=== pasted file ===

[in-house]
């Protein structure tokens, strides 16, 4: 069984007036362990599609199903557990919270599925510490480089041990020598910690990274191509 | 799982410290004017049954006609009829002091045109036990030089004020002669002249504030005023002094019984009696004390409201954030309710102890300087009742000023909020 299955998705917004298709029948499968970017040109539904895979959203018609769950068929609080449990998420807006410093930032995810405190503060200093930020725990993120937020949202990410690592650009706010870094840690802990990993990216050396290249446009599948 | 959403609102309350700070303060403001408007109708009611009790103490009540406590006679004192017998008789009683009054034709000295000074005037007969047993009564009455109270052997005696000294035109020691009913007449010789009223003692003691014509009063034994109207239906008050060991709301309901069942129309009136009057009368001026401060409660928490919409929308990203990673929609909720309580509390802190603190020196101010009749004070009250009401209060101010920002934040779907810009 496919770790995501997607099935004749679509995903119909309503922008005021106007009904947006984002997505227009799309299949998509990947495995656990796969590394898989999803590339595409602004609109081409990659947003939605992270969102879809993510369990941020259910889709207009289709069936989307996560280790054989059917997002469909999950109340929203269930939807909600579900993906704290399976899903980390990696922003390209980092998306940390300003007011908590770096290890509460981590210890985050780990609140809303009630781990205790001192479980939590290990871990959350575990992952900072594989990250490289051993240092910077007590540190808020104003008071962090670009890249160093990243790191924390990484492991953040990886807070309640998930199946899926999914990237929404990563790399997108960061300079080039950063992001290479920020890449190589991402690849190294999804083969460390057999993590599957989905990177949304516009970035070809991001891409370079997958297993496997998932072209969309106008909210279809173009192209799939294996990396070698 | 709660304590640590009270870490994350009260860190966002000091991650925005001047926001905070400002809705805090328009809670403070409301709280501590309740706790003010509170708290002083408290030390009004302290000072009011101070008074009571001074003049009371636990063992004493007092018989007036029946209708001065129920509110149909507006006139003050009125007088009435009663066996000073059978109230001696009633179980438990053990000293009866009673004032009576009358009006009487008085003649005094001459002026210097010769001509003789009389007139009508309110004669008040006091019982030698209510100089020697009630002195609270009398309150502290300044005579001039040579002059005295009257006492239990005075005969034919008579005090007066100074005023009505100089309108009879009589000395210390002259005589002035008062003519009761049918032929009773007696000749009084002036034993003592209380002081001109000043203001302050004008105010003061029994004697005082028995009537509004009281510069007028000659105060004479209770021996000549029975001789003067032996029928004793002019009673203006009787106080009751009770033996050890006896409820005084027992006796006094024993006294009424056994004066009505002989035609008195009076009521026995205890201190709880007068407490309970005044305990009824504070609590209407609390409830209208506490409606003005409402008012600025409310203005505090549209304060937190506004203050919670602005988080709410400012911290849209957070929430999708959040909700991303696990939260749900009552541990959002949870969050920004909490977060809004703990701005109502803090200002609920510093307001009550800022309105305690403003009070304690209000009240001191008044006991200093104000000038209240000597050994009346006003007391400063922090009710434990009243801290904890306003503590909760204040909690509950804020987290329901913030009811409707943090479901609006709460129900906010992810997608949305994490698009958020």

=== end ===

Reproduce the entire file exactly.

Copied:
[in-house]
């Protein structure tokens, strides 16, 4: 069984007036362990599609199903557990919270599925510490480089041990020598910690990274191509 | 799982410290004017049954006609009829002091045109036990030089004020002669002249504030005023002094019984009696004390409201954030309710102890300087009742000023909020 299955998705917004298709029948499968970017040109539904895979959203018609769950068929609080449990998420807006410093930032995810405190503060200093930020725990993120937020949202990410690592650009706010870094840690802990990993990216050396290249446009599948 | 959403609102309350700070303060403001408007109708009611009790103490009540406590006679004192017998008789009683009054034709000295000074005037007969047993009564009455109270052997005696000294035109020691009913007449010789009223003692003691014509009063034994109207239906008050060991709301309901069942129309009136009057009368001026401060409660928490919409929308990203990673929609909720309580509390802190603190020196101010009749004070009250009401209060101010920002934040779907810009 496919770790995501997607099935004749679509995903119909309503922008005021106007009904947006984002997505227009799309299949998509990947495995656990796969590394898989999803590339595409602004609109081409990659947003939605992270969102879809993510369990941020259910889709207009289709069936989307996560280790054989059917997002469909999950109340929203269930939807909600579900993906704290399976899903980390990696922003390209980092998306940390300003007011908590770096290890509460981590210890985050780990609140809303009630781990205790001192479980939590290990871990959350575990992952900072594989990250490289051993240092910077007590540190808020104003008071962090670009890249160093990243790191924390990484492991953040990886807070309640998930199946899926999914990237929404990563790399997108960061300079080039950063992001290479920020890449190589991402690849190294999804083969460390057999993590599957989905990177949304516009970035070809991001891409370079997958297993496997998932072209969309106008909210279809173009192209799939294996990396070698 | 709660304590640590009270870490994350009260860190966002000091991650925005001047926001905070400002809705805090328009809670403070409301709280501590309740706790003010509170708290002083408290030390009004302290000072009011101070008074009571001074003049009371636990063992004493007092018989007036029946209708001065129920509110149909507006006139003050009125007088009435009663066996000073059978109230001696009633179980438990053990000293009866009673004032009576009358009006009487008085003649005094001459002026210097010769001509003789009389007139009508309110004669008040006091019982030698209510100089020697009630002195609270009398309150502290300044005579001039040579002059005295009257006492239990005075005969034919008579005090007066100074005023009505100089309108009879009589000395210390002259005589002035008062003519009761049918032929009773007696000749009084002036034993003592209380002081001109000043203001302050004008105010003061029994004697005082028995009537509004009281510069007028000659105060004479209770021996000549029975001789003067032996029928004793002019009673203006009787106080009751009770033996050890006896409820005084027992006796006094024993006294009424056994004066009505002989035609008195009076009521026995205890201190709880007068407490309970005044305990009824504070609590209407609390409830209208506490409606003005409402008012600025409310203005505090549209304060937190506004203050919670602005988080709410400012911290849209957070929430999708959040909700991303696990939260749900009552541990959002949870969050920004909490977060809004703990701005109502803090200002609920510093307001009550800022309105305690403003009070304690209000009240001191008044006991200093104000000038209240000597050994009346006003007391400063922090009710434990009243801290904890306003503590909760204040909690509950804020987290329901913030009811409707943090479901609006709460129900906010992810997608949305994490698009958020």